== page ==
Abilene Reporter News, May 5, 1954

Abilene Reporter News

May 05, 1954

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Issue date: Wednesday, May 5, 1954

Pages available: 120

Previous edition: Tuesday, May 4, 1954

Next edition: Thursday, May 6, 1954

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Publication name: Abilene Reporter News

Location: Abilene, Texas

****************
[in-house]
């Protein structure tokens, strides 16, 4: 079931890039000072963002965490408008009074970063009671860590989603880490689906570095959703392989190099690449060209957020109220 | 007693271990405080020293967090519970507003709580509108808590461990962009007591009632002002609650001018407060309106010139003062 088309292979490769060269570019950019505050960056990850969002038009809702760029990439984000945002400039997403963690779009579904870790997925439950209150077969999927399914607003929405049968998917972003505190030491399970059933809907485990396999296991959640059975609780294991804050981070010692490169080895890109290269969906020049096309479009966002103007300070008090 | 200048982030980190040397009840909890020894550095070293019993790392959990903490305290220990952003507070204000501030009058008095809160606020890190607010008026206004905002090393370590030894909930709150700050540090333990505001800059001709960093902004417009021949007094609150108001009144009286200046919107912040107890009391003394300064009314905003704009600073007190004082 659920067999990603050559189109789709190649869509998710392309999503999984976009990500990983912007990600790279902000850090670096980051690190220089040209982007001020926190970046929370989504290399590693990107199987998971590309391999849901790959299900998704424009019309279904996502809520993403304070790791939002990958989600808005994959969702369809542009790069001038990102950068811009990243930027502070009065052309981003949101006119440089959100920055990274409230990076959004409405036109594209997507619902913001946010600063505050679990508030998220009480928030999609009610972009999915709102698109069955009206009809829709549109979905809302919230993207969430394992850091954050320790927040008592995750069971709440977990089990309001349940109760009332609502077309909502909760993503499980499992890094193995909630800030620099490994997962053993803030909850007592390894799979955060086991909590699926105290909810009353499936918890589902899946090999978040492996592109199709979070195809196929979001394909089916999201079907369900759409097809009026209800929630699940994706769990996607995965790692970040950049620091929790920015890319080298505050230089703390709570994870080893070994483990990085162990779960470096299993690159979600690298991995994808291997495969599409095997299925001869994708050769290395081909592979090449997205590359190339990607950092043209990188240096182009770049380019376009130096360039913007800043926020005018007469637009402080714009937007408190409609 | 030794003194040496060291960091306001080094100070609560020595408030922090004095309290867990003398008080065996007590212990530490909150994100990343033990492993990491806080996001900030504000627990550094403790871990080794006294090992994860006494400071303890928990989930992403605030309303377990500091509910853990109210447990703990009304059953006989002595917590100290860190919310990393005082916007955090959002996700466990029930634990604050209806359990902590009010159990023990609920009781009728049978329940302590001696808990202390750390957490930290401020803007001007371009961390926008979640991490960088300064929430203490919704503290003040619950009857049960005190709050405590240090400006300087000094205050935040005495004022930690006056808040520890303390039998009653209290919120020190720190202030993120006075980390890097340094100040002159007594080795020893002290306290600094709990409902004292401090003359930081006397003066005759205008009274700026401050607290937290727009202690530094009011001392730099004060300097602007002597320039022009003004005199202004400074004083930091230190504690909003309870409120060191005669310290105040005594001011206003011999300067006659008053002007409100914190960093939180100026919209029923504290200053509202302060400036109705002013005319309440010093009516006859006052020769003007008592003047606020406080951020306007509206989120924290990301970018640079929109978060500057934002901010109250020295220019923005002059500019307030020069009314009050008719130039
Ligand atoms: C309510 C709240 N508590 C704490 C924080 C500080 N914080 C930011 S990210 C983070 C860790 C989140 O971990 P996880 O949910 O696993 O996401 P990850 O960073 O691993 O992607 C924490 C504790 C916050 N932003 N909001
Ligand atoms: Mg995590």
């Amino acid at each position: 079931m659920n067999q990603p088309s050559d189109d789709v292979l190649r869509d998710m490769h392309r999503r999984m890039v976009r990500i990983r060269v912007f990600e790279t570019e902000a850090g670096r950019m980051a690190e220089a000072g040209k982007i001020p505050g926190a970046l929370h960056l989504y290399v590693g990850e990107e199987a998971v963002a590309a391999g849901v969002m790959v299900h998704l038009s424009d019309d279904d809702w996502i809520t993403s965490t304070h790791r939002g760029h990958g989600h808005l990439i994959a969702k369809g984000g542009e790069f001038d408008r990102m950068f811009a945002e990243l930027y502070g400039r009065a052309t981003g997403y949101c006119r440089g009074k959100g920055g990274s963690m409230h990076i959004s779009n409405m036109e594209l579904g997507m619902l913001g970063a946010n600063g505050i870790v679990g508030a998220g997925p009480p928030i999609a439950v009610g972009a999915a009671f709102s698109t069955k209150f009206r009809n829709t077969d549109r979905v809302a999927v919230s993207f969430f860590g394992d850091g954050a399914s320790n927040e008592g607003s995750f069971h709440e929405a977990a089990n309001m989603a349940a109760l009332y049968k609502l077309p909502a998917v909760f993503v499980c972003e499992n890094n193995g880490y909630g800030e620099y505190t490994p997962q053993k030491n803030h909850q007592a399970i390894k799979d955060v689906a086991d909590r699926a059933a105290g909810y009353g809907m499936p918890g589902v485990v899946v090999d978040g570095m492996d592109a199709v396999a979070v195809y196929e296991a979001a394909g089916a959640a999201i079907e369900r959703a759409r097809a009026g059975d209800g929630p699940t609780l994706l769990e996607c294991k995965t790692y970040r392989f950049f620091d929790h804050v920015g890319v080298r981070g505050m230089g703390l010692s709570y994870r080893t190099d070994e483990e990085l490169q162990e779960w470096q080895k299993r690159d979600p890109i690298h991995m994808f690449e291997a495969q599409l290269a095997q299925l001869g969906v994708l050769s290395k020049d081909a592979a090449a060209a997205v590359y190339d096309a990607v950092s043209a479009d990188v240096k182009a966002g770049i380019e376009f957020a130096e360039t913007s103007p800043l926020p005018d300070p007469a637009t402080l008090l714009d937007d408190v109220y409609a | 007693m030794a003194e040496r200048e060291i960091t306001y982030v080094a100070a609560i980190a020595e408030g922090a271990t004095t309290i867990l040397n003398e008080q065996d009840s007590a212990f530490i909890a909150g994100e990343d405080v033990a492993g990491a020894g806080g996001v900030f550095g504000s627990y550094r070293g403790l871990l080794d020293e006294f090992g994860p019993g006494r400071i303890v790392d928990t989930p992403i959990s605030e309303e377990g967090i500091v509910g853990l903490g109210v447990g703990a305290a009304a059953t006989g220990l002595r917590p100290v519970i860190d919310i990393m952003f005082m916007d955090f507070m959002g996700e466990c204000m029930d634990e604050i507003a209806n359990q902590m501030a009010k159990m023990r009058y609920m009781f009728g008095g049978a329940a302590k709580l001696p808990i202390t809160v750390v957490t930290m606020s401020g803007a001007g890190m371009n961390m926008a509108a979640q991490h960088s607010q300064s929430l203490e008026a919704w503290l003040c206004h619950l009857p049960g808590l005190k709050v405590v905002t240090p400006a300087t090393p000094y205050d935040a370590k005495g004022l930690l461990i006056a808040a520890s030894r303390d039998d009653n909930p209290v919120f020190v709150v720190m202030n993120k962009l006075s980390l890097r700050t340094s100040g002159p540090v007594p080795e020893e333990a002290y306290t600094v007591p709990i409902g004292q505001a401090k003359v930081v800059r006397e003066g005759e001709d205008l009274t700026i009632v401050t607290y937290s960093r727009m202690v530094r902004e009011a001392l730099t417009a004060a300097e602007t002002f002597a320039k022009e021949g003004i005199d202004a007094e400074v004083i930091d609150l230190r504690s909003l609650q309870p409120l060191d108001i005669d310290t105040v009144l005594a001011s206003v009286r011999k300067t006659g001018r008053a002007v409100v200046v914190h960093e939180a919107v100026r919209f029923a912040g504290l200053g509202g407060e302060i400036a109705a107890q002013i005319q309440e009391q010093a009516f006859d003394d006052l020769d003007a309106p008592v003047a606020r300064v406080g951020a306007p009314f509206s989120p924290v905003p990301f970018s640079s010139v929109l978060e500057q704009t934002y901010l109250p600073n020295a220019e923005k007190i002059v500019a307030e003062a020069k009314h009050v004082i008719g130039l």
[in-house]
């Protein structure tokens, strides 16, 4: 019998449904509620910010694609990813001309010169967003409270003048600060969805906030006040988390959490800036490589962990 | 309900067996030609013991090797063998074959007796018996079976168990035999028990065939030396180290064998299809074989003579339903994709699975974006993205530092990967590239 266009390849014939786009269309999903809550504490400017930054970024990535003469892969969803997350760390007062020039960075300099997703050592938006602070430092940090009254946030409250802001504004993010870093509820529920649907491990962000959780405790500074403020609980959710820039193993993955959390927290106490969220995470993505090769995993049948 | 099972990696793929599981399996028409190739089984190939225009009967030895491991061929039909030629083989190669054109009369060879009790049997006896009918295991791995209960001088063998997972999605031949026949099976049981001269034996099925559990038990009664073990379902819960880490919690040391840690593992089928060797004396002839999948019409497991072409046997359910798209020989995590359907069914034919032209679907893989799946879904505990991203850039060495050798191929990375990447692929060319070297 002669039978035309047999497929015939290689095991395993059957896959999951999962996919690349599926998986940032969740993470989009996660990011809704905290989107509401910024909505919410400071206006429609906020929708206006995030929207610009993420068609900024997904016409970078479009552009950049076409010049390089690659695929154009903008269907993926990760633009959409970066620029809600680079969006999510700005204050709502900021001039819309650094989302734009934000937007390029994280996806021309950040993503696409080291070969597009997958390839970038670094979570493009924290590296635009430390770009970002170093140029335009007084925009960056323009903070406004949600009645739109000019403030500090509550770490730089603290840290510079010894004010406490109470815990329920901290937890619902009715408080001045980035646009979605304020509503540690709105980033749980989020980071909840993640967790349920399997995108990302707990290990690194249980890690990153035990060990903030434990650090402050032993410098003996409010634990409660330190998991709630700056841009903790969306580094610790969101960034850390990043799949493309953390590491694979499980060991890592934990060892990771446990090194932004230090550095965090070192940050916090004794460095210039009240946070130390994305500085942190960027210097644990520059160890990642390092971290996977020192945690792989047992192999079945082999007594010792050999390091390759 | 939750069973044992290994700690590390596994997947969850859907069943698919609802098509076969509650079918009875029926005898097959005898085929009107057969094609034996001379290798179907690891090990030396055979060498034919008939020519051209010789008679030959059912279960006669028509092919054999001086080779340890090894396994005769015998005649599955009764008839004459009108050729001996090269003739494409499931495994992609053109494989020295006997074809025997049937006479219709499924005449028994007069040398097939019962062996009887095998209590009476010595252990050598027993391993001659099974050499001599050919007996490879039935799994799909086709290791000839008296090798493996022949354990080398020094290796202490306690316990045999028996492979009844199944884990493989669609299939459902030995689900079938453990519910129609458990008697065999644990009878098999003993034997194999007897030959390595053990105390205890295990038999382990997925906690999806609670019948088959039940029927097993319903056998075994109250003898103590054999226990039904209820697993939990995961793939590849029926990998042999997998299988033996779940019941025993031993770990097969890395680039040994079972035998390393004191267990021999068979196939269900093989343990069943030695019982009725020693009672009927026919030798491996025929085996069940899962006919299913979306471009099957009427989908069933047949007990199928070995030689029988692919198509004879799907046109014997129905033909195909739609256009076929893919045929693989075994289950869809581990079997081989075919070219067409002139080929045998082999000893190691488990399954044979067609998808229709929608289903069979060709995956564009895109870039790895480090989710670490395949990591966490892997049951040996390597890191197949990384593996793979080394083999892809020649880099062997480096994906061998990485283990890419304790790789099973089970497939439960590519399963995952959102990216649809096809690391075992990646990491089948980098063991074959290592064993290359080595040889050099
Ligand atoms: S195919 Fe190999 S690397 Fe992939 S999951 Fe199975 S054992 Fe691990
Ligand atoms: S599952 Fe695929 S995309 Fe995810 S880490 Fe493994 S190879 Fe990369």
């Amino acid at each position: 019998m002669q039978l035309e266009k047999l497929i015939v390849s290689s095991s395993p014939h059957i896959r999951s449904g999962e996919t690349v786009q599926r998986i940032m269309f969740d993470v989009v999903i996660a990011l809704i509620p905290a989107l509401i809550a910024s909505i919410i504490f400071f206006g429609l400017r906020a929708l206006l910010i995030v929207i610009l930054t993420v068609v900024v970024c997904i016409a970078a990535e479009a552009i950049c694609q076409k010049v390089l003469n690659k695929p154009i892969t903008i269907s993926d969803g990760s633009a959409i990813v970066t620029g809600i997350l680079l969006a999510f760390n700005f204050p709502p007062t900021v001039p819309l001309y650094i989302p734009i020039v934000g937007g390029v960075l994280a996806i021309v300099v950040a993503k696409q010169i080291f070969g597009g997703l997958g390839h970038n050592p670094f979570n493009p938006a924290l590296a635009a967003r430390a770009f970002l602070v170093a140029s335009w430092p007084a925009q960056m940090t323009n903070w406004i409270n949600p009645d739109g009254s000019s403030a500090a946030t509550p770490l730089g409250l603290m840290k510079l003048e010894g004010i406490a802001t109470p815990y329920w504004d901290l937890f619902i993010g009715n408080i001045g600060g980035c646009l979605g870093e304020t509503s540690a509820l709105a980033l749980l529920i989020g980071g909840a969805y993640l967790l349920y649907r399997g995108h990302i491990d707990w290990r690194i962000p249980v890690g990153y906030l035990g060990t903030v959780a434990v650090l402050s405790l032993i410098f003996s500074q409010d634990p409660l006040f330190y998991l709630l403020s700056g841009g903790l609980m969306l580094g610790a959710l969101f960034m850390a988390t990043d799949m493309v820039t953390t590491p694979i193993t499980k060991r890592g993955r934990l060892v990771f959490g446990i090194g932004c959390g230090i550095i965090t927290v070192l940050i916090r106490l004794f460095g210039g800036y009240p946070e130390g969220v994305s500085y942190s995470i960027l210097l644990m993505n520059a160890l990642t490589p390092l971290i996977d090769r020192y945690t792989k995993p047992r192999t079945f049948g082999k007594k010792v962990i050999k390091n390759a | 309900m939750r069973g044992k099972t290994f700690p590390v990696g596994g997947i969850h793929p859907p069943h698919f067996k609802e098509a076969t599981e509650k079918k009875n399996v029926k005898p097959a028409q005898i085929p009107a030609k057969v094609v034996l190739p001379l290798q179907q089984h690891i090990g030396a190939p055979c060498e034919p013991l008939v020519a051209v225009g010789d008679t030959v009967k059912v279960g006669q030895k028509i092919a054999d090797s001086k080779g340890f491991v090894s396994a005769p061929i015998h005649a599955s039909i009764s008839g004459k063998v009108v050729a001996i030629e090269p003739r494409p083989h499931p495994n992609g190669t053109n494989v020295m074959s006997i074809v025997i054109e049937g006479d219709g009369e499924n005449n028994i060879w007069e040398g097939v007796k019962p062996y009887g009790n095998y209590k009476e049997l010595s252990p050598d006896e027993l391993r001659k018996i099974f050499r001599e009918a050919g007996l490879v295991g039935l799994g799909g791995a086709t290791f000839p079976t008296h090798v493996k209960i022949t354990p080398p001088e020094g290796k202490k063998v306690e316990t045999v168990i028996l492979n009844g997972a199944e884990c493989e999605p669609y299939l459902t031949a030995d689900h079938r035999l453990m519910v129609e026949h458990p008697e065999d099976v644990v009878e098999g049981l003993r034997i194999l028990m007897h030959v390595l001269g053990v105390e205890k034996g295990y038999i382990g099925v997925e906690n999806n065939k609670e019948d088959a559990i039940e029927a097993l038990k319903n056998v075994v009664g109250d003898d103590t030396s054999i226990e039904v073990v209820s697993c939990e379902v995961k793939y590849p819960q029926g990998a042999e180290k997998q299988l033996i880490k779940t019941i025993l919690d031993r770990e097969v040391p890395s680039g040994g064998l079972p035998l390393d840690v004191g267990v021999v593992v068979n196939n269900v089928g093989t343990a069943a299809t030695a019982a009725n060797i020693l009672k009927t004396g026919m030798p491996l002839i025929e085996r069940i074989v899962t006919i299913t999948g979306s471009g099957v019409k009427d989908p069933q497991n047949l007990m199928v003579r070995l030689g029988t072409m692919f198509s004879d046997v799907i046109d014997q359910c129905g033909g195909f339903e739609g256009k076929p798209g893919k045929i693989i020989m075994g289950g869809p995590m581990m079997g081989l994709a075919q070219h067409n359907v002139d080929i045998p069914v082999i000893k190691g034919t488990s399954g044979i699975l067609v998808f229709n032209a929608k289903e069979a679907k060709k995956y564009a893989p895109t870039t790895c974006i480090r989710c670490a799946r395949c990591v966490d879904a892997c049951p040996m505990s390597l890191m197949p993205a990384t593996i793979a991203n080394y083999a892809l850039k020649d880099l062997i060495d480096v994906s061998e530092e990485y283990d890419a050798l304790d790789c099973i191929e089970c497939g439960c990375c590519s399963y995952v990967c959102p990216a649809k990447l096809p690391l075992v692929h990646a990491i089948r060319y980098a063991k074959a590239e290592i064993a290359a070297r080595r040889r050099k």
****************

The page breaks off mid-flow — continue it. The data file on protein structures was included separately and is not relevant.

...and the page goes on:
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Abilene Reporter-News, The (Newspaper) - May 5, 1954, Abilene, Texas SLIGHTLY WARMER gfotlene porter "WITHOUT OR WITH OFFENSE TO FRIENDS OR FOES WE SKETCH YOUR WORLD EXACTLY AS IT EVENING FINAL VOL. LXXIII, NO. 322 Auonated (AP) ABILENE, TEXAS, WEDNESDAY EVENING, MAY 5, PAGES IN TWO SECTIONS PRICE DAILY 5c, SUNDAY IOC THAT'S THE SPOT Mrs. W. Morse Paxton comforts son, Douglas SO FAR, SO'GOOD Mrs. J. Y. Yelch, nurse, cleans the arm. PIONEERS, ALL Stick, Sting; That 'Didn't Hurt a Bit' By PHYLUS SIBLING Stick, sting, and it was over. Thus, with a wondering "Didn't j hurt a bit." almost rono Taylor County second-graders started a course in the "fourth R." The fourth K, doctors say, is 1'Resistance" to polio, which they hope will be built up through anti- bodies in the blood of the test "pioneers." The second-graders who took i the test, about 80 per cent of those in Taylor County, were join- ing with thousands of others over the country Wednesday morning. They may supply the proof of the Salk polio vaccine and help save countless children from the crippling effects of infantile pa- ralysis. First Of Three Wednesday's injection was the first of a series of three. The sec- ond will be given next Wednes- day, the third June 9, Dr. A. G. Arrant, director for ihe program, said. "The children were extremely Dr. Arrant said. "Most of them didn't even so much as whimper." Children at Crockett School also furnished 150 blood samples be- fore their tests. First and third-graders were called in to give a little blood, al- though they didn't get the serum. Dr. Arrant said. They are the "controls" for the test. 80 Per Cent Average Percentage of children getting the vaccine ran as high as 98 per cent in several schools, but the overall average was about 80 per cent. Dr. Arrant said. That means that about out of a possible second-graders received the shots. Thirty doctors and nurses vol- untered to give the shots, which took about half an hour to com- plete, Dr. Arrant said. Doctors were members of the Taylor-Jones County Medical Society. About 25 schools, including 15 j city and 10 county, cooperated in the project. Lollipop Rewards Parent Teachers Association members helped in marshalling the children into the vaccination room and rewarding them with lollipops afterwards. Most children looked on the tests with the bravado of Billy Huddles- ton, Lamar second-grader and son of Mr. and Mrs. Hollis D. Huddles- ton, 890 Hickory St. "It didn't hurt at he re- marked, licking a chocolate ice cream bar which followed his lolli- pop. Of course, there was another Lamar second-grader, unidentified, who explained: "I got scared, but it didn't hurt a bit. But I went ahead and cried anyway." FBI Chief Says Joe's Letter Not True Copy GATLIN'S 'DREAM ENDS1 Bonds of each were set Tuesday hi Jones County for three Abilene young men charged with the felony theft of four boat mo- .ors from Lake Fort Phantom Hill- Frank Gatlin, 19. son of Mayor and Mrs. C. E. Gatlin; Charles Bragg, 21, of 1258 North 15th St.; and John Forbus, 19, son of Mr. and Mrs. C. W. Forbus, Route 4, were the men charged. Justice of the Peace Joe Mathis in Anson set the bonds. Sheriff Dave Reves of Jones DOC, NOT SO DEEP, PLEASE Dr. 0. E. Harper injects Salk vaccine alt staff phofoi Iij Don ITiitriiesoi IT DIDN'T EVEN7 HURT Douglas shows off spot proudly Magsaysoy Resigns Defense Ministry MANILA {.ft-President Ramon Magsaysay stepped down last night as defense minister in a reshuffle of his Cabinet. Trio Charged With Boat Motor Thefts Schools Join In Monument Funds Drive Pupils and teachers in Abilene schools will aid the drive for funds to erect a monument to Taylor County's namesakes. Plans for their participation were discussed in a meeting Wednes- day morning. Mrs. Dallas Scarborough, his- torian U. S. Daughters of 1812. met with the Abilene High School history teachers, at the school- r ir" The Daughters of 1812 are spon- soring the erection of a monument on the county courthouse grounds. It will honor Edward, James and George Taylor, Alamo heroes, for whom this county was named. Mrs. Alvin Nemir, an AHS teach- er, was chosen Wednesday morn- ing as drive chairman for the schools. -Sarah Hardy, another teacher, will meet with all principals and complete making plans lor the pu- pils' and teachers' participation. Donations Sought Donations will be sought through- out the school system. Talks are scheduled before all the service clubs to advertise the campaign. First fund-raising event slated by the Daughters of 1812 is a pub- lic lecture-tea. It will be held Fri- day. May 14, at 3 p.m. in the Wind- sor Hotel. Dr. Rupert N. Richard- son, noted Abilene historian, will speak on "The Alamo and Its He- roes." Tickets are being sold by the Daughters of 1812 at each. lounty went Wednesday to Fort Worth to take Gatlin in custody, jatlin was arrested in Fort Worth Tuesday. Bragg was in Reves' custody, and was making the trip to Fort Worth with the sheriff, Jones Dep- uty Sheriff John F. Griggs said. Bond Posted Forbus made bond in Abilene Tuesday night, Taylor County Dep- uty Sheriff Robert Boss said. Abilene city police said Wednes- day that the boat motors which Lhe three suspects took to Fort Worth are believed to be the two stolen recently from Bob Salyer, the one stoten from R. J. Jones and the one from Chester Hilburn. Gatlin sat in Haltom City jail (Fort Worth) Tuesday night and gave up his dream of an appoint- ment to Annapolis, an Associated Press story reported. He was quoted by the AP as saying he went to Fort Worth Tues- day to do two things: Take a physical examination at the Grand Prairie Naval Air Station for en- trance to the Naval Academy at Annapolis and see about some out- board motors. AP quoted Gatlin as saying he and the two other youths carried the four motors to Fort Worth Monday and. took them to a boat company. They wanted to trade them for one bigger outboard mo- tor. The boat people said they were working on the big motor and.tolc the boys to come back Tuesday The young men returned to Abi- lene Monday, and then Gatlin wenl back to Fort Worth Tuesday to take the physical and see about the mo- tors, the AP said. Noticing that the serial numbers on the motors had been filed or knocked off, the boat people called Haltom Police Chief W. D. Rob- erts. Roberts sent Officers Don Bar- bee and Robert Moffalt to the boat company to wait for young Gatlin. Gatlin said he attended Hardin- Simmons University until about six weeks ago. He quit school because of the impending naval appoint 'ment. He said he got the appoint- ment because of his work in the Naval Reserve. Mayor Gatlin was in Washington, D. C., Tuesday attending a Civil Aeronautics Board hearing on the proposed merger of Continental and WASHINGTON' (Si new resident of the Women's National Press Club will be Elizabeth S. Liz) Carpenter, Washington cor- respondent for a number of news- >apers, including some in Texas. She was nominated without opposi- ion last night to succeed Hazel Markel, women's commentator for the Mutual Broadcasting Co. Elizabeth Carpenter, 33, and her lusband, .Leslie, 32, are Washing- ion correspondents for The Abilene Reporter-News. The Carpenters are'native Tex- ans who were educated at the Uni- versity of Texas and got their newspaper starts in the Lone Star State. Elizabeth was graduated from Pioneer Air Lines. He and Mrs. Gatlin were expected to ar- rive in Fort Worth Wednesday morning. First Concrete Goes Down For Runway at Air Base First concrete for the runway of the Abilene Air Force Base was poured Wednesday morning. Lee Wilson, area engineer, announced. This started an immense con- crete job scheduled for the run- way, apron taxiway and apron un- der the approximately million prime contract held by the Texas Bitulithic Co., he said. The contract provides for the pouring of enough concrete to pave ARMED FORCES DAY Admiral to Talk Here on May 14 Rear Admiral Henry Cromme- lin, USN, will be main speaker at the Armed Forces Day luncheon here May 14, Howard McMahon announced Wednesday. McMahon, chairman of an Abi- lene Chamber of Commerce 'com- mittee for the day. has called a meeting of his committee at 10 a.m. Thursday at the C-C offices. Admiral Crommelin is assistant chief ot Naval operations in charge of personnel at the Pentagon, Washington. D. C., McMahon said. The admiral will speak at a luncheon in the VFW Memorial Hall as the main event of Armed Forces Day in Abilene. Zerk Robertson will be master of ceremonies for the luncheon. Frank Meyers is in charge of ar- rangements. Other members of the commit- tee are W. P. Wright, J. C. Hunter, Jr., Mack Eplen, Lt. Col. Jack 0. Brown, Lt. Commander Laudius Wilkes, Lt. Col. George H. Duck- worth, Capt. H. C. Schryver, Maj- or Julien LeBIanc, and Col. H. F. Rice. Presidents of local civic clubs or their representatives have been invited to attend Thursday. the meeting They include Leroy Langston of the Jaycees, J. L. (Curly) Hays of the Optimists, A. M. Hinds of the Exchange Club, E. A. Gentry of the Civitans, Dr. Charles Rom- ine of the Abilene Kiwanians. Wilton (Hook) Davis of the Key City Kiwanians, Dr. J. H. McGow- en of the Lions, Cleddie Harvey of the Evening tions, Herman Mo Daniel 'of the Rotary. Melba Gene Clibe of the Busi- ness and Professional Women's Club, Mrs. Morgan Jones Sr. of the Altrusa Club, Commander T. Bratton and JOE Black of the VFW, and Commander Bueford Knight of the American Legion. about 100 miles of two-lane high- way from Abilene almost to Big Spring. Wilson explained that the runway will be feet long and 206 feet wide, running north and south. The north feet and the south 1.000 feet of the runway will be ol 16-inch deep concrete. Pouring was started on the south end. The portion of the runway be- tween the concrete sections will be surfaced with asphalt, which will cover a rock layer. The apron also will be of 16-inch deep concrete. The apron will be feet long and feet wide. The apron alone is on an 80-acre tract of ground. One of the five taxiways the apron taxiway also will be oi 16-inch deep concrete. The apron taxiway will be feet long and 75 feet wide. The other four taxi- ways will be surfaced with as- phalt. 85 Per Cent Complete Work was started on the prime contract last Sept. 17. Much of the work prior to Wednesday involved excavation, which is about 83 per cent completed. The contractor also lias been doing work on storm drains and various electrical work as the job progresses. Depth of excavation varies ac cording to the stability of the soil In some places of the asphalt por tion of the runway, a 41-inch layer of rock will be. placed under the asphalt. 'Scheduled completion date for the prime contract is next Jan. 7. Total concrete involved in the prime contract is squar< yards with a 16-inch depth. ELIZABETH CARPENTER heads women scribes But It's Similar To Another Note WASHINGTON committee attorney today quoted FBI Direc- tor J. Edgar Hoover as saying the letter produced yesterday by Sen. McCarthy, was not a true copy of one written by Hoover to the Army on Jan. 26. 1951. Robert A. Collier, a counsel for the Senate hearings into the Mc- Carthy-Army row. testified Hoover told him neither Hoover nor the FBI ever sent the Army a com munication identical to the one brought out by McCarthy. McCarthy said yesterday the let- ter, dated Jan. 26. 1951, was from Newspaper's Correspondent Heads Capitol Press Club he University of Texas in 1942, and Leslie in February, 1943. In the early years ot their ca- reer both worked on the Austin Statesman. Leslie entered the Navy in World War II and this subsequently led :he husband-wife team into the :ield of Washington press corres- wndence. Elizabeth's professional career was temporarily interrupted twice i visits from the stork. Their oldest child, Scott, was born in 1846: Their daughter. Chris- ty, was born Dec. 15, 1949. A practical nurse keeps the Car penter home and children during the day while Morn and Dad ar out at Capitol Hilt-and in Washington. BACKS DULLES' PLAN Row Hurts U. S., Eisenhower Soys WASHINGTON VR- President Eisenhower said today the United States has suffered a loss of inter- national prestige as a result of the row between Senator McCarthy and the Army. His assertion was made at a news conference at which Eisen- hower also issued a formal state- ment declaring his unqualified sup- port for Secretary of State Dulles and for Dulles' efforts to form a united front against communism in Southeast Asia. On these two main subjects, the President told newsmen: He knows of nothing which would cause him to lose confidence in Secretary of the Army Stevens so far as adminis- tration of the Army Department's business is concerned. A reporter reminded Eisenhower that he had expressed the hope at his news conference last week that the senate inquiry would be ended quickly.. Any Conflict There? The newsman added that only yesterday the Army counsel at the hearing objected to a Republican proposal to cut the hearings short. The President was asked, whether in his opinion, there was any administration conflict there and if he still .favored a quick con elusion of the investigation. Eisenhower said it was true that he had talked last week about con- cluding the hearings. And, he add- ed with a smile more attention had been given at the time to his man- ner In making the statement than to what he said. This time, the President said, he was going to be careful about how he looked in discussing the McCar- thy-Army inquiry. The President then went on to say that in expressing the hope the hearing would be quickly con- cluding he meant there should be effective answers on the main is- sues of the dispute, and participa- tion by the principals. Speaking solemnly and with great emphasis, the President said his only hope now is that America may derive from the hearings ad- vantages which, as he put it, may- be comparable to what we have suffered in international prestige and injury to national self respect. WHAT'S NEWS ON INSIDE PAGES MERGER President Robert J. Smith of Pioneer Air Lines makes report at CAB hearing in Wash- ington on air lines merger. Page 13-A. IMPRESSIONS Abilene Cham- ber of Commerce manager gives highlights of visit to nation's capitol. Page 1-B. oover to Maj. Gen. A. R. Boiling, icn chief of army intelligence. The senator, questioning Secretary the Army Stevens at the time, aid the purported letter was one f a series of FBI warnings to the irmy about possible subversion at 't. Monmouth, N. J. McCarthy contended that the iimy, under the past administra- ion and under Stevens, had ig- nored the warnings until the sena- or's subcommittee started its in- of alleged subversion at Monmouth. 'Improper, Illegal' When McCarthy produced the lurported letter yesterday, mark- ed "Personal and Army counsel Joseph N. Welch aid McCarthy's possession of the iaper appeared improper and per- haps illegal. Hay Jenkins, special counsel for the inquiry, was instructed to see f Hoover could identify the letter and advise whether it should be made public. Jenkins gave that assignment to Collier, and asked Collier today to recount his conference with Hoover. Earlier, Secretary Stevens had estified a search of Pentagon files 'ailed to show any copy of the etter. Lots of Questions Yesterday's session wound up in a whirl of excitement touched olf by McCarthy's production of the letter. It raised a lot of eluding one-from Sen. -McCleUan (D-Ark) as. .to has'violated the law." And most'df the questions were left hanging when the subcommittee the day. Collier said Hoover told 'him: "This letter produced yesterday is not a carbon copy or copy of any- communication prepared or sent by the FBI to Gen. Boiling Jan. 26, 1951 or any other date." Similar to Document' However, Collier went on, Hoo- ver said the language in the letter produced by McCarthy was simi- lar in substance and in some parts was identical to the language to a 15-page FBI document on the same subject and dated Jan. 26, 1951. He said Hoover felt that the FBI memorandum should not be made public without permission of Atty. Gen. Brownell. Hoover suggested, Collier said, that Brownell should rule on wheth- er the contents "can be made pub- lie in line with security require- ments." Recites Differences Collier recited, point by point, what he described as differences in the physical form of the two one produced by McCarthy and the FBI memoran- dum. Collier testified that a copy of the original memorandum showed a copy went to Maj. Gen. Joseph Carroll of the Air Force, and that the carbon didn't so show. Sen. Symington (D-Mo) suggest- ed that Collier be careful not to call the McCarthy document a "carbon copy." Symington said Collier ought to speak of it as "the alleged carbon copy." "I'd like to know who alleges this is a carbon McCarthy broke in. "We have never alleged this is a carbon copy." THE WEATHER U.S. DEPARTMENT OT COMMERCE WEATHER BUREAU ABILENE AND VICINITY Fair and slightly wanner Wednesday. Wednesday niRht and Thnrsday: high Wednesday 85; low Wednesday night 55; high Thursday NORTH CENTRAL AND WEST Gfnerally fair this afternoon, tonight and Thursday. A little warmer this afternoon. EAST AND SOUTH CENTRAL TEXA5- Fair and a wanner this afternoon and tonight. Thursday, partly cloudy. TEMPERATURES P.M. Wed. A.M. 69 70 54 71 S3 73 52 71 52 71 53 65 59 62 64 60 59 70 58 71 57 74 Sunset last night p.m. Sunrise to- day a.m. Sunset tonight p.m. Maximum temperature for the 24 ended at a.m.: 73. Minimum temperature for 24 hoars odcd at Fraud Case Bail Posted Ten persons who had previous- ly been charged with fraud in in- dictments that were dismissed Monday in Lubbock were again required to post bonds here Wed- nesday morning on complaints filed with the U. S. Commission- er at Lubbock. This was a move by the gov- ernment to bring to trial next Monday, May 10, the alleged fraud cases in connection with VA hous- ing loans. A grand jury was empaneled in Lubbock Wednesday morning to consider re-indicting the defend- ants .in the former indictments which U. S. Judge Joseph B. Doo- ley dismissed Monday. Without waiting for new indict- ments to be returned, U. S. Dis- trict Attorney Heard L. Fioore filed conplainU against 10 of the defendants in the former indict- Related slory on fg. 12-A menk. Those named in the complaints are Raymond Thomason, Sr., Ray- mond Thomason, Jr., Monty Don Thomason, Mrs. Helen McMurry, W. 0. Hayter, Jr.. Richard Vance Davis, Curtis B. Richardson, Wei- don L. Russell, Jr.; Jim- Ridle- huber and Glenn G. Thomason. Each of them posted bond of Wednesday morning be- fore U. S. Commissioner Gladys Walls after being served warrants by Deputy U. S. Marshal Eugene (Red) Williams. 'The bonds are returnable to the U. S. Court in Lubbock May 10. This means they will be required to appear in court on their bonds whether or not they are indicted by the (rand jury ic Lubtock. ;